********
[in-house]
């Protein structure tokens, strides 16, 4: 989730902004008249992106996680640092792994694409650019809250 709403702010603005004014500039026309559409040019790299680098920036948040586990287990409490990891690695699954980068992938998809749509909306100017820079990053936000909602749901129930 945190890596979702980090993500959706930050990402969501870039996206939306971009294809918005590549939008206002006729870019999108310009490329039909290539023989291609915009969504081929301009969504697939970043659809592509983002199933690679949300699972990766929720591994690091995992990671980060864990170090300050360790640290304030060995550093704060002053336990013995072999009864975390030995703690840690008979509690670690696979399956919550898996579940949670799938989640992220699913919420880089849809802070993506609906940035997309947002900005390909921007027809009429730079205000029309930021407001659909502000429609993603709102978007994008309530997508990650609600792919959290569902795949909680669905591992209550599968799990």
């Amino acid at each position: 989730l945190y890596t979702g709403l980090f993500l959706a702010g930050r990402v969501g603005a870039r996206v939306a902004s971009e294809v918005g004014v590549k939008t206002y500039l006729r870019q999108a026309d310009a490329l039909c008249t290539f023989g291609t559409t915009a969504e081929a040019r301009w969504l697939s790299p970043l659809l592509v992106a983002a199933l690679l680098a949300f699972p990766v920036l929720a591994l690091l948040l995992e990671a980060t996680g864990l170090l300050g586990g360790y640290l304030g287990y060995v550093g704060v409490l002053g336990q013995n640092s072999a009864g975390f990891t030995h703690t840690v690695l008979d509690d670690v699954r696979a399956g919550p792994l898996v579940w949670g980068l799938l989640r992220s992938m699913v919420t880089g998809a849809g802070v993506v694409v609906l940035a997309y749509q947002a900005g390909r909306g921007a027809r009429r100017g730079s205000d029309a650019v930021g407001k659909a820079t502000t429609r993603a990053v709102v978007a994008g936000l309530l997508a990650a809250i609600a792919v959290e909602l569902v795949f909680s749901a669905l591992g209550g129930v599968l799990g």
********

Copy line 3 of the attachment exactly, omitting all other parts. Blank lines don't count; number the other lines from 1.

């Amino acid at each position: 989730l945190y890596t979702g709403l980090f993500l959706a702010g930050r990402v969501g603005a870039r996206v939306a902004s971009e294809v918005g004014v590549k939008t206002y500039l006729r870019q999108a026309d310009a490329l039909c008249t290539f023989g291609t559409t915009a969504e081929a040019r301009w969504l697939s790299p970043l659809l592509v992106a983002a199933l690679l680098a949300f699972p990766v920036l929720a591994l690091l948040l995992e990671a980060t996680g864990l170090l300050g586990g360790y640290l304030g287990y060995v550093g704060v409490l002053g336990q013995n640092s072999a009864g975390f990891t030995h703690t840690v690695l008979d509690d670690v699954r696979a399956g919550p792994l898996v579940w949670g980068l799938l989640r992220s992938m699913v919420t880089g998809a849809g802070v993506v694409v609906l940035a997309y749509q947002a900005g390909r909306g921007a027809r009429r100017g730079s205000d029309a650019v930021g407001k659909a820079t502000t429609r993603a990053v709102v978007a994008g936000l309530l997508a990650a809250i609600a792919v959290e909602l569902v795949f909680s749901a669905l591992g209550g129930v599968l799990g």